30 Laws in 30 Days: More paroled sex offenders will have GPS anklets for life

A GPS locator worn on the ankle of a parolee on Aug. 3, 2009 (AP Photo/Rich Pedroncelli)
Ashley Shuler

INDIANAPOLIS (Statehouse File) – Detectives called him a master manipulator.

But Joseph Anderson’s scheming came to an end when a man called the Department of Child Services to report Anderson had shown him a screenshot of himself and a 9-year-old boy performing sex acts on each other.

After months in court, Anderson — who had already served prison time for two child sex cases and got out in 2010 — was convicted last August to 60 years in prison after pleading guilty to three felony counts of child molestation involving four children.

Sen. Joe Zakas, R-Granger, was propelled to write Senate Enrolled Act 38 after seeing headlines in the South Bend Tribune about Anderson’s conviction and other admitted crimes of molesting another 34 local, vulnerable children over many years.

“It gave me a need to author something for greater oversight,” he said.

Zakas also sees the law as another way to improve Indiana’s criminal laws and protect Hoosiers, a focus he has held throughout his 35 years in the Senate.

“Public safety is one of the most important things legislators do,” Zakas said. “We have a right to be safe in our homes and neighborhoods.”

The law, which was signed into law by Gov. Eric Holcomb and goes into effect July 1, does two things:

  • Increases oversight of violent sex offenders after risk assessments
  • Closes a loophole that allowed sex offenders to wipe a misdemeanor off their record

Monitoring offenders with GPS

Zakas said the idea of the law is to utilize 24-hour GPS ankle bracelets to increase oversight of “the worst of the worst” sexually violent predators who are released on lifetime parole.

Any sex offender that walks out of prison is subject to a risk assessment to figure out whether they should be placed on a GPS monitor for active parole. Doug Huyvaert, Indiana Department of Corrections director, makes the final decision on if they will come out on GPS.

This new law says that, once a sexually violent parolee finishes their initial release parole and meets their lifetime release date, Huyvaert’s department can do a second assessment to figure out who is a candidate to remain on a bracelet after they turn over to the lifetime parole stage.

For example, an 85-year-old sexual predator who is in a nursing home may not get a monitor but nearly any child molester would, Huyvaert said.

Indiana’s Department of Corrections currently monitors and supervises 350 sexually violent predators using GPS devices at an annual cost of about $3,000 per offender.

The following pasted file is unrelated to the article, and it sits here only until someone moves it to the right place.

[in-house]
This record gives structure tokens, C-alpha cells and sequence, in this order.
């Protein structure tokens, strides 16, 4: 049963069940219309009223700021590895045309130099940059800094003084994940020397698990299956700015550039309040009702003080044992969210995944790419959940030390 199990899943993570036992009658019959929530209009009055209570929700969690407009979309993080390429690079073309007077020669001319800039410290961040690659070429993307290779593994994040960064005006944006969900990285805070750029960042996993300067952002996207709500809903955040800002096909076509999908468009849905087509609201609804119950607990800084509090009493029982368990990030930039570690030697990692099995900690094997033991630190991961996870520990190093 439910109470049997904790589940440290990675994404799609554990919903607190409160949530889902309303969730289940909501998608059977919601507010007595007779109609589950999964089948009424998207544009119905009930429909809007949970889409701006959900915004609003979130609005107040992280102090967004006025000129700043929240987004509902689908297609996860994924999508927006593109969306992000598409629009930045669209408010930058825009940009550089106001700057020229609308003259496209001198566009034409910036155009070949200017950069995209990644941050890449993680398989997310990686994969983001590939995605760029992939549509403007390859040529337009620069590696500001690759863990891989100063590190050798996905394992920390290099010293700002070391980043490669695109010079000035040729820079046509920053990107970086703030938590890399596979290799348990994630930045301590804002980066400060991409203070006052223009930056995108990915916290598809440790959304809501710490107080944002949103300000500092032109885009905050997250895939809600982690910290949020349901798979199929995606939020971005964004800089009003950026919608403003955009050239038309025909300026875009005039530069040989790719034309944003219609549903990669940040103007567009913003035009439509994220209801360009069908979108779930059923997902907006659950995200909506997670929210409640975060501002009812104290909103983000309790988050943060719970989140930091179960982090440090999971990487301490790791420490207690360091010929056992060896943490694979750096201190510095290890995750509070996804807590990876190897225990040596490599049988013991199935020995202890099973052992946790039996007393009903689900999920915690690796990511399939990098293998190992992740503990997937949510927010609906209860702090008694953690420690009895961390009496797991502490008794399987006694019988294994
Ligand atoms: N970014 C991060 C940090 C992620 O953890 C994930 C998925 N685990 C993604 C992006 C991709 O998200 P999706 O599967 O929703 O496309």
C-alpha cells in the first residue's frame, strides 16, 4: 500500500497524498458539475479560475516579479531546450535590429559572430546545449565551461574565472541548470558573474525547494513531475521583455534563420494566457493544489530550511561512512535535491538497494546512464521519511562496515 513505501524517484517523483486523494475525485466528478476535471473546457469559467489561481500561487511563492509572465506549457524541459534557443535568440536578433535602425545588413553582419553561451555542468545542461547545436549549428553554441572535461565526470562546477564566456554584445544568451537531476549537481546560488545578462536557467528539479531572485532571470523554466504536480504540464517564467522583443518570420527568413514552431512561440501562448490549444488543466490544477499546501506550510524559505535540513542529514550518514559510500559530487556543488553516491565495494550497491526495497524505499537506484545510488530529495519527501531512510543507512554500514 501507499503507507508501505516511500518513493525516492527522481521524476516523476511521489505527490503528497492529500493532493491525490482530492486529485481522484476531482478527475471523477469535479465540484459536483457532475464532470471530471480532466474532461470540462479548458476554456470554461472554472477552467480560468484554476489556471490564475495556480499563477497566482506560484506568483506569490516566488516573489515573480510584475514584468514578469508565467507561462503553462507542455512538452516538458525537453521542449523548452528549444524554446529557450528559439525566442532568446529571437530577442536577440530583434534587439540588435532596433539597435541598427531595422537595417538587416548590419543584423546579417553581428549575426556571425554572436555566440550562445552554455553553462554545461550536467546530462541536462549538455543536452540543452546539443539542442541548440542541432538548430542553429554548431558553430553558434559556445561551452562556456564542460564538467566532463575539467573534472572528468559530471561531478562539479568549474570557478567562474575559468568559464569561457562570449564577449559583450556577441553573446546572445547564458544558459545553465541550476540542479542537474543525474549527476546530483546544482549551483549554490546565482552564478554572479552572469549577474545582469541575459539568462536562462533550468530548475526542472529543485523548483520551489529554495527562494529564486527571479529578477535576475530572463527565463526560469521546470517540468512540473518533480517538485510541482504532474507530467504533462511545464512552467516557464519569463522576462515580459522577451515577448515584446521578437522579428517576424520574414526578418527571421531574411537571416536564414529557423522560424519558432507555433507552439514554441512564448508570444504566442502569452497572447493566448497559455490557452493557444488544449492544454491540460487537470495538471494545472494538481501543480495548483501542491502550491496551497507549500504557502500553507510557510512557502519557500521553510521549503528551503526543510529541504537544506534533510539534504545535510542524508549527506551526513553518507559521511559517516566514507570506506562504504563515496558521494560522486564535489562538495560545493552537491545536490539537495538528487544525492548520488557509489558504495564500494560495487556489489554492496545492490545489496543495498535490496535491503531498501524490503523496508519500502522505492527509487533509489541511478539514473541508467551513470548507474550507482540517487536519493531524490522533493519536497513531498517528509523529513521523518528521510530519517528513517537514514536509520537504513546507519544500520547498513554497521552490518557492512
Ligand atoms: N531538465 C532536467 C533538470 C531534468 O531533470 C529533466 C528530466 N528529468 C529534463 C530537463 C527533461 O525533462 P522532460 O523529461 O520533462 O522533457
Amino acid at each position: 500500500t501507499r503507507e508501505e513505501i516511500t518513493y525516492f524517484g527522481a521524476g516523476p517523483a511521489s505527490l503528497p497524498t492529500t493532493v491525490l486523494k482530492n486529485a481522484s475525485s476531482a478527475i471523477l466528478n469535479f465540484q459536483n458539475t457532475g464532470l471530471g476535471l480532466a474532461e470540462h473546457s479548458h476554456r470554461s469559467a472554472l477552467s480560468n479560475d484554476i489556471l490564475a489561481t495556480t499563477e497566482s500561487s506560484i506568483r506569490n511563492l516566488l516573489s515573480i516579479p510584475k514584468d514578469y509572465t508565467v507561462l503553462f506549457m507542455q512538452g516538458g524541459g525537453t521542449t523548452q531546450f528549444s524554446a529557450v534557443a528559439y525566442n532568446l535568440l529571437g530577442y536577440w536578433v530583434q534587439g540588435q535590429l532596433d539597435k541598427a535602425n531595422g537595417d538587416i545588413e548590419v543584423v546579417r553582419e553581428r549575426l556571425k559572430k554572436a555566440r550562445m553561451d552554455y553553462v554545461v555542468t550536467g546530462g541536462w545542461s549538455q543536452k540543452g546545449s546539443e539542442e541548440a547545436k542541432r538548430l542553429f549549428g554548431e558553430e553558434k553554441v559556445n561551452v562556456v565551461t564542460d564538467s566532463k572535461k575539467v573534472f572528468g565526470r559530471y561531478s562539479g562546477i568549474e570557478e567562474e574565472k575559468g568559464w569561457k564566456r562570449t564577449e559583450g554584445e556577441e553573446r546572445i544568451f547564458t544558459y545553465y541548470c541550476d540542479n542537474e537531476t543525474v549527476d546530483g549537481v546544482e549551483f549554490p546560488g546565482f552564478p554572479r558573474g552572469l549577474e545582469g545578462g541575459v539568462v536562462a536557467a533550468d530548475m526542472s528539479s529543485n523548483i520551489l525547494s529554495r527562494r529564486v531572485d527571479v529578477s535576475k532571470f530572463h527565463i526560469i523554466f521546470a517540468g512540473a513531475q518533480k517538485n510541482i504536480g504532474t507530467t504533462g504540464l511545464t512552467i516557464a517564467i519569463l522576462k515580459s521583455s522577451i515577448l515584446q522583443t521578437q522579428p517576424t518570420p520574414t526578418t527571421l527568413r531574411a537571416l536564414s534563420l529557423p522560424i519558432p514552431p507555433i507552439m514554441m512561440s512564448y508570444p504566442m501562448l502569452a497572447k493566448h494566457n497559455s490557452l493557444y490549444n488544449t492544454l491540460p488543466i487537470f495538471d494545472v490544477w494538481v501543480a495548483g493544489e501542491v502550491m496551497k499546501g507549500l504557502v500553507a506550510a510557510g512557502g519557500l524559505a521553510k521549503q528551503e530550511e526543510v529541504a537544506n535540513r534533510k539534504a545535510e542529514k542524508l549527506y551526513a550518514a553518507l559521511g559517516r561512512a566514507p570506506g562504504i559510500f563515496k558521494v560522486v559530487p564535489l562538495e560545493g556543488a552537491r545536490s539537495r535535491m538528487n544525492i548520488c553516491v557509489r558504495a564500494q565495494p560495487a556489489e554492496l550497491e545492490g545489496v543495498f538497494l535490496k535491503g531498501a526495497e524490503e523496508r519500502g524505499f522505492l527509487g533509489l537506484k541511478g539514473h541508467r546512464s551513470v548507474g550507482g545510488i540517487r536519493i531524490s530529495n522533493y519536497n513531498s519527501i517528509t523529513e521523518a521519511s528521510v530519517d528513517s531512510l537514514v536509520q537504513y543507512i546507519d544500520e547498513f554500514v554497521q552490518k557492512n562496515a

Only a slight increase in devices was ordered in the budget. The department will now oversee 380 bracelets that can be actively monitored minute by minute.

Each sexually violent offender released on lifetime parole who gets a bracelet has to follow a set of rules, including having no contact with any child under 18, having no contact with their victim or victims even if they are over 18 and adhering to the state’s sex offender registry requirements.

“This is a good community safety supplement to the registry,” Huyvaert said.

Closing a loophole in Bedford

When the bill was in the House, an amendment was slipped in to prevent one offender in Bedford from getting back into a school.

Zakas said lawmakers were inspired to take action because of a specific case of a high school teacher and coach who was convicted of child solicitation involving 16-year-old female students and players. He was charged with child solicitation rather than child molestation because students between the ages of 16 and 18, although able to consent, are protected under Indiana law from being targeted by teachers, coaches, counselors and other people in schools in a position of power and trust.

That teacher would have been eligible to have the crime erased from his record this summer because, before this law, child solicitation charges were considered a lower level felony where, if an offender served their sentence and did their probation properly, could be lowered from a felony to a misdemeanor on their record. That misdemeanor was then eligible to be erased from their record.

But now, someone convicted of child solicitation or another sexual or violent crime is no longer be eligible for expungement — including that coach.

“We changed that and made it so that someone who is a sex offender can’t use that technique to get off the registry and back into this classroom,” Zakas said.

Dave Powell, now the Indiana Prosecuting Attorneys Council executive director, worked on the case in Bedford when he was Greene County’s prosecutor. Powell said he thinks this part of the law does public good in protecting students.

“I know if I had a child going to a public school, or any school for that matter, that had a person who was convicted of a sex offense involving students, I’d probably want to know that,” Powell said.

This article is one in a series of stories produced by our partners at TheStatehouseFile.com – a news service powered by Franklin College – about new laws about to take effect, most of them on July 1.

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